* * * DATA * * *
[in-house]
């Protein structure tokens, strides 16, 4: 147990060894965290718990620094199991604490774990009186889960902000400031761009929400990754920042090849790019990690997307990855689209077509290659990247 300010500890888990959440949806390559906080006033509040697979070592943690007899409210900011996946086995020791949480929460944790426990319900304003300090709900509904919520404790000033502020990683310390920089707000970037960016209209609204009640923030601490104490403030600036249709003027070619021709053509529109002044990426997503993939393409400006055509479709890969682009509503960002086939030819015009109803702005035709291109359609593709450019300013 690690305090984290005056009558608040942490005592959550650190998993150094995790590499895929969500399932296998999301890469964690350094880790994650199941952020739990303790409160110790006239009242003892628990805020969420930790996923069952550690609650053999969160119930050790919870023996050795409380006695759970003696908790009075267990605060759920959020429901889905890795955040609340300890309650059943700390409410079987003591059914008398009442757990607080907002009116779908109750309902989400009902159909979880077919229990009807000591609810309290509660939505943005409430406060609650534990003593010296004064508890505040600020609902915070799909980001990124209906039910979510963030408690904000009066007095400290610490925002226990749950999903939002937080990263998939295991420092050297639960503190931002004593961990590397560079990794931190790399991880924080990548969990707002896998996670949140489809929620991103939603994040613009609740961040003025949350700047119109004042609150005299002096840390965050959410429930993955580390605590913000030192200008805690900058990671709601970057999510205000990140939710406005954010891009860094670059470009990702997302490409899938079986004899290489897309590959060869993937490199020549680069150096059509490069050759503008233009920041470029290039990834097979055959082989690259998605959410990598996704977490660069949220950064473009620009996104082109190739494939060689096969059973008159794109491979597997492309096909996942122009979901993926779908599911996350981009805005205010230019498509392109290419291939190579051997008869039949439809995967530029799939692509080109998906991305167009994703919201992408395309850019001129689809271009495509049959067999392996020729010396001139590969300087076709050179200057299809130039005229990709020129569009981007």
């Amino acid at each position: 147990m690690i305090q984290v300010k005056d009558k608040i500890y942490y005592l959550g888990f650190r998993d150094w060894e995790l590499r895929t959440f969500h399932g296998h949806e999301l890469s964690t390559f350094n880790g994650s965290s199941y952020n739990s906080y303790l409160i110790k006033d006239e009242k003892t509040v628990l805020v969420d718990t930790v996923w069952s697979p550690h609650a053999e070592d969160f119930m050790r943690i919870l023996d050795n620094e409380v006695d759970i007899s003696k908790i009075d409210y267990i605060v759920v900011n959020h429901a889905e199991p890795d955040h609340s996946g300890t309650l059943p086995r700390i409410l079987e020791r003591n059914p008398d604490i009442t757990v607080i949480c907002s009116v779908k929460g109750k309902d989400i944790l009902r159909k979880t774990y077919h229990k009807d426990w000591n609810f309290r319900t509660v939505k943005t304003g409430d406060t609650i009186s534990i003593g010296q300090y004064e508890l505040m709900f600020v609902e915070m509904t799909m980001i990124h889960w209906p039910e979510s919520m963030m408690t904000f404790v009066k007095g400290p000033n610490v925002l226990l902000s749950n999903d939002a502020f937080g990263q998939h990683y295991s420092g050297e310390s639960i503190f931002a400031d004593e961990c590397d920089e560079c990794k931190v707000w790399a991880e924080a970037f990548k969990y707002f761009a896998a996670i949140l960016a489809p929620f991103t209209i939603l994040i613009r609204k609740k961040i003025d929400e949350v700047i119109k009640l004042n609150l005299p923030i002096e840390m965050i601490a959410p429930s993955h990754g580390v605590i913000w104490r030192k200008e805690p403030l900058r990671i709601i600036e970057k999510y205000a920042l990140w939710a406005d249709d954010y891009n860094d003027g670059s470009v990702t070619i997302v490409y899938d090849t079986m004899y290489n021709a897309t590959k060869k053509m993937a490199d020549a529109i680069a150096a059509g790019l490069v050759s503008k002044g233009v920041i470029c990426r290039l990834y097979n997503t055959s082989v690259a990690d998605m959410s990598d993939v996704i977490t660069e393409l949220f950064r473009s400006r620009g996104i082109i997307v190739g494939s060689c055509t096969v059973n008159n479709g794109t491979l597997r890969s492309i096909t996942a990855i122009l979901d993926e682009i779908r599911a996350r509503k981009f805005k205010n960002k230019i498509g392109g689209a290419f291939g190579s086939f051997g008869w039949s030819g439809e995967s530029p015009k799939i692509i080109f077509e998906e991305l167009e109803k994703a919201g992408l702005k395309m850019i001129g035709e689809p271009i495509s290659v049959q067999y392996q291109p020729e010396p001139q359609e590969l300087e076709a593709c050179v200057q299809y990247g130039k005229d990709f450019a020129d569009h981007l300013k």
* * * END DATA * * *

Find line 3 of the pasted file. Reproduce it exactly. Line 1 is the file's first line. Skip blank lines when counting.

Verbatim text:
């Amino acid at each position: 147990m690690i305090q984290v300010k005056d009558k608040i500890y942490y005592l959550g888990f650190r998993d150094w060894e995790l590499r895929t959440f969500h399932g296998h949806e999301l890469s964690t390559f350094n880790g994650s965290s199941y952020n739990s906080y303790l409160i110790k006033d006239e009242k003892t509040v628990l805020v969420d718990t930790v996923w069952s697979p550690h609650a053999e070592d969160f119930m050790r943690i919870l023996d050795n620094e409380v006695d759970i007899s003696k908790i009075d409210y267990i605060v759920v900011n959020h429901a889905e199991p890795d955040h609340s996946g300890t309650l059943p086995r700390i409410l079987e020791r003591n059914p008398d604490i009442t757990v607080i949480c907002s009116v779908k929460g109750k309902d989400i944790l009902r159909k979880t774990y077919h229990k009807d426990w000591n609810f309290r319900t509660v939505k943005t304003g409430d406060t609650i009186s534990i003593g010296q300090y004064e508890l505040m709900f600020v609902e915070m509904t799909m980001i990124h889960w209906p039910e979510s919520m963030m408690t904000f404790v009066k007095g400290p000033n610490v925002l226990l902000s749950n999903d939002a502020f937080g990263q998939h990683y295991s420092g050297e310390s639960i503190f931002a400031d004593e961990c590397d920089e560079c990794k931190v707000w790399a991880e924080a970037f990548k969990y707002f761009a896998a996670i949140l960016a489809p929620f991103t209209i939603l994040i613009r609204k609740k961040i003025d929400e949350v700047i119109k009640l004042n609150l005299p923030i002096e840390m965050i601490a959410p429930s993955h990754g580390v605590i913000w104490r030192k200008e805690p403030l900058r990671i709601i600036e970057k999510y205000a920042l990140w939710a406005d249709d954010y891009n860094d003027g670059s470009v990702t070619i997302v490409y899938d090849t079986m004899y290489n021709a897309t590959k060869k053509m993937a490199d020549a529109i680069a150096a059509g790019l490069v050759s503008k002044g233009v920041i470029c990426r290039l990834y097979n997503t055959s082989v690259a990690d998605m959410s990598d993939v996704i977490t660069e393409l949220f950064r473009s400006r620009g996104i082109i997307v190739g494939s060689c055509t096969v059973n008159n479709g794109t491979l597997r890969s492309i096909t996942a990855i122009l979901d993926e682009i779908r599911a996350r509503k981009f805005k205010n960002k230019i498509g392109g689209a290419f291939g190579s086939f051997g008869w039949s030819g439809e995967s530029p015009k799939i692509i080109f077509e998906e991305l167009e109803k994703a919201g992408l702005k395309m850019i001129g035709e689809p271009i495509s290659v049959q067999y392996q291109p020729e010396p001139q359609e590969l300087e076709a593709c050179v200057q299809y990247g130039k005229d990709f450019a020129d569009h981007l300013k």